Burkett told him the going rate was over $800 per night, but for him the rate would be $0. “How can I charge you anything when you have spent the last year risking your life for my freedom,” Burkett says on the TroopRewards website. “Little did he know at the time, that this would the first of many free stays at his resort for soldiers coming back from Iraqi Freedom and Enduring Freedom in Afghanistan.”

Since then, Burkett has offered his suite every year to help support the troops and enlisted other private vacation property owners, hotels and resorts to provide rooms, raise money to help pay for travel costs and spending money, making the experience mostly free for soldiers and their families.

The resort will provide five military service members complimentary four-night luxury vacations at the Sandpearl Resort starting on Memorial Day.

Scammer Found Selling Fake Bomb Detectors To Airports

bomb detectorsA British court has found a man guilty of selling fake bomb detectors to Iraq and Georgia, the BBC reports. James McCormick, 56, of Langport, Somerset, was found guilty of fraud after making a fortune from detectors he knew didn’t work.

He’s estimated to have made some $76 million from the worthless devices, which were modeled after a novelty golf ball finder. In his sales pitches he claimed they could be set to find anything from bombs to money to drugs. Researchers found no scientific basis for his claims.

Both nations that bought the devices have serious problems with terrorism, and adventure travelers that venture to these places were put in danger by McCormick’s greed. In Georgia last year, someone put a bomb under the car of an Israeli embassy staffer, and bombings in Iraq are a frequent occurrence.

The BBC says the devices are still at use at “some” checkpoints. When I was traveling in Iraq in October 2012, I saw them in use at every checkpoint I passed through, including the checkpoints to Baghdad airport. Many people already knew they didn’t work; yet they were still used to “scan” every vehicle. Senior Iraqi officials were bribed to use government funds (i.e. U.S. taxpayer dollars) to buy the devices. Three of these officials are now serving prison terms.

McCormick lulled the Iraqi police and army into a false sense of security and endangered the lives of everyone in Iraq, including myself. To say this makes me angry doesn’t even come close to what I feel towards this scumbag, and it makes me wonder about the other “security devices” we rely on. Last year the TSA removed backscatter x-ray body scanners from some airports for fear of cancer risks and replaced them with less harmful millimeter-wave scanners. The effectiveness of x-ray scanners has also been questioned.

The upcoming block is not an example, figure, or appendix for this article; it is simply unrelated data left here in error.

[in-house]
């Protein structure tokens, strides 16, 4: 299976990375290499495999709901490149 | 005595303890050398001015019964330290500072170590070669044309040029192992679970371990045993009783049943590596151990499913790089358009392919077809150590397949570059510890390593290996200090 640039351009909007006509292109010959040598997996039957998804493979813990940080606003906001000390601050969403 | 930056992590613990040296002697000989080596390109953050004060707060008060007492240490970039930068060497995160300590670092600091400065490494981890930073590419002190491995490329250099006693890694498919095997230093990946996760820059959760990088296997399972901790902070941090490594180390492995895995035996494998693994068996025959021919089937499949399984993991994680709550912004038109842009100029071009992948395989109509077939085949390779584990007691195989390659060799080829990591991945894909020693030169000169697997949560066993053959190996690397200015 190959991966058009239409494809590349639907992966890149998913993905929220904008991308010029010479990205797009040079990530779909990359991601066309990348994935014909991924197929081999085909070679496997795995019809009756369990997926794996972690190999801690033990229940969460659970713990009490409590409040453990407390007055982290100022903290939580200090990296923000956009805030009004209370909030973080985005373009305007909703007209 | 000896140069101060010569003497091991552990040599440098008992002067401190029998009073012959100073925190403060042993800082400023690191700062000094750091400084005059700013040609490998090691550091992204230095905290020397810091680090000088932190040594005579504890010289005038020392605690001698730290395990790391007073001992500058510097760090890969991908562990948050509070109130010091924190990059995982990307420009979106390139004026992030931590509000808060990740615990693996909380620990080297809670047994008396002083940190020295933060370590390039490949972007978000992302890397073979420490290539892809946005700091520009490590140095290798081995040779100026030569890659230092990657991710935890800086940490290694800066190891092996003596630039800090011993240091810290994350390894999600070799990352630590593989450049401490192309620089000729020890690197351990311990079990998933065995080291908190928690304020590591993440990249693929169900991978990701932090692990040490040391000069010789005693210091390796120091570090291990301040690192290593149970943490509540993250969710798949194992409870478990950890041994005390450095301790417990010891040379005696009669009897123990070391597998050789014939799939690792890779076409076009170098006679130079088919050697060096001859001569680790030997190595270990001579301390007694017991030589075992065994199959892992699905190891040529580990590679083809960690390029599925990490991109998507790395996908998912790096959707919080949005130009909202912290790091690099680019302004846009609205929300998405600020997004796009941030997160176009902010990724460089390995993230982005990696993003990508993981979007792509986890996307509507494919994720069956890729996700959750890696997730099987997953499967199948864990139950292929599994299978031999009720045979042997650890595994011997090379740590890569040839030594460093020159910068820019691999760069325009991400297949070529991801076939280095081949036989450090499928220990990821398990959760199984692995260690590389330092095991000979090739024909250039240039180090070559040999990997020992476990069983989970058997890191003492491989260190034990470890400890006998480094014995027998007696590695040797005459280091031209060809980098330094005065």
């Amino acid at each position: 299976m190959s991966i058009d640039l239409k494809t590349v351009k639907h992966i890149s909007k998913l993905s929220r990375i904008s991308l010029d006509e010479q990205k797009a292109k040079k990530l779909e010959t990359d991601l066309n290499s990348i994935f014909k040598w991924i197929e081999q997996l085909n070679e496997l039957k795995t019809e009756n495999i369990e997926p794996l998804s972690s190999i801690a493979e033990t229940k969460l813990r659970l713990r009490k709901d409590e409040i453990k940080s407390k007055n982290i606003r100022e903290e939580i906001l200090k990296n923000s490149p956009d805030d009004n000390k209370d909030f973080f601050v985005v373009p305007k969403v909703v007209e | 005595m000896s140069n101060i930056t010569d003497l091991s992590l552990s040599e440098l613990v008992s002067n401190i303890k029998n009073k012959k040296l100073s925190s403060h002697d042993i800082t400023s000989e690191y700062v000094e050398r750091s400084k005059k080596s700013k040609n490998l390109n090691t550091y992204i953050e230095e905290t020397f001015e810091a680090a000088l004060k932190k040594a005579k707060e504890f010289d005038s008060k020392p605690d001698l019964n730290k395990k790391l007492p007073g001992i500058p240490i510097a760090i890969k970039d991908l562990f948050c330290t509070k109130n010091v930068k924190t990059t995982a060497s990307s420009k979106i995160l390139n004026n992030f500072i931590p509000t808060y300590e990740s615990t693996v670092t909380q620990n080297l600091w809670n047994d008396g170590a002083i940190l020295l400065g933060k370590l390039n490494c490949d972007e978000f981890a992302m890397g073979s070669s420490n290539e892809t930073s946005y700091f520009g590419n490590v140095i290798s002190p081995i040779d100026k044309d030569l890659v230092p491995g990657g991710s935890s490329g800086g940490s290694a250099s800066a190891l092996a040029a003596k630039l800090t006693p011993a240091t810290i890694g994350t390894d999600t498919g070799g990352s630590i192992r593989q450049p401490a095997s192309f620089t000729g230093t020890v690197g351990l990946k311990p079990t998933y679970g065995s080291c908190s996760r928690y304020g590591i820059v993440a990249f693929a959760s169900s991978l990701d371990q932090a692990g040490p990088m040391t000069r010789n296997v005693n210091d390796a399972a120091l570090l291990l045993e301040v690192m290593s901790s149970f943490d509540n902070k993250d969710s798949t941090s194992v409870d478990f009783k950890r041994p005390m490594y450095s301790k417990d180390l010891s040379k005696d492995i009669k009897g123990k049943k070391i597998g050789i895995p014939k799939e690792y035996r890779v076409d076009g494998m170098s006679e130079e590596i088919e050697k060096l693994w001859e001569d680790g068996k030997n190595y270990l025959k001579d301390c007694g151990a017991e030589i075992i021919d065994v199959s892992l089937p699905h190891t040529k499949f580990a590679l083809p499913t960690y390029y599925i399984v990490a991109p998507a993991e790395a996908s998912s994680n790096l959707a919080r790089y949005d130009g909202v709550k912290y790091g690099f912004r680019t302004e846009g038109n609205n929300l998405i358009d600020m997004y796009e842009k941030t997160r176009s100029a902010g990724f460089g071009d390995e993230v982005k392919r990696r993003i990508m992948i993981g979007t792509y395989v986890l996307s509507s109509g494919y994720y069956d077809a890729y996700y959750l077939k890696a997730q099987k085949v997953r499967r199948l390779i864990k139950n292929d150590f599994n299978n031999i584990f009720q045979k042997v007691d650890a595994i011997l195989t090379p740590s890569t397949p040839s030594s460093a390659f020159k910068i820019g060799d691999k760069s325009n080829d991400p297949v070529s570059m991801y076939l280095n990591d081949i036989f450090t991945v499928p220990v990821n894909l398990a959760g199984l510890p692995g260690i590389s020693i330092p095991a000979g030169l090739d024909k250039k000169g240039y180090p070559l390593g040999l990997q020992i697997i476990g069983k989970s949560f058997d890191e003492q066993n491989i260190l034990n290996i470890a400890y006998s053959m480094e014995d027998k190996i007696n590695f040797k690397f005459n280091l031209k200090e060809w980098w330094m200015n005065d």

I’m glad to see McCormick is finally facing justice, but I think he’s been found guilty of the wrong thing. He didn’t perpetrate fraud; he aided and abetted terrorism. He should spend the rest of his life in solitary confinement, kept company only by graphic photos of Iraq’s bombing victims.

[Photo courtesy Avon and Somerset Police]

Cyrus Cylinder, ‘The First Bill Of Rights,’ Tours US

Cyrus Cylinder
The famous Cyrus Cylinder, a baked clay tablet from the 6th century B.C. that’s often called the “first bill of rights,” has made its U.S. debut at the Smithsonian’s Arthur M. Sackler Gallery in Washington, D.C.

The Cyrus Cylinder was deposited in the foundations of a building in Babylon during the reign of the Persian king Cyrus the Great. It commemorates his conquest of Babylon and announces religious freedom for the people displaced by the Babylonian king Nabonidus. Among them were the Jews, who had been in captivity in Babylon. Many Jews soon returned to Jerusalem and built the Second Temple.

While Cyrus’ announcement and inscription isn’t unique for that time, the cylinder became instantly famous upon its discovery in 1879 because of its connection to events that are mentioned in the Bible. Ever since, Cyrus has been considered the model of a just king ruling over a diverse empire.

It’s the centerpiece of a new exhibition titled “The Cyrus Cylinder and Ancient Persia: A New Beginning,” which examines the religious, cultural and linguistic traditions of the vast and powerful Achaemenid Empire (539–331 B.C.) founded by Cyrus the Great.

The exhibition runs until April 28. After the Smithsonian, the Cyrus Cylinder will tour the U.S., stopping at Houston, New York City, San Francisco and Los Angeles. You can see the full details of the schedule here.

[Photo courtesy Wikimedia Commons]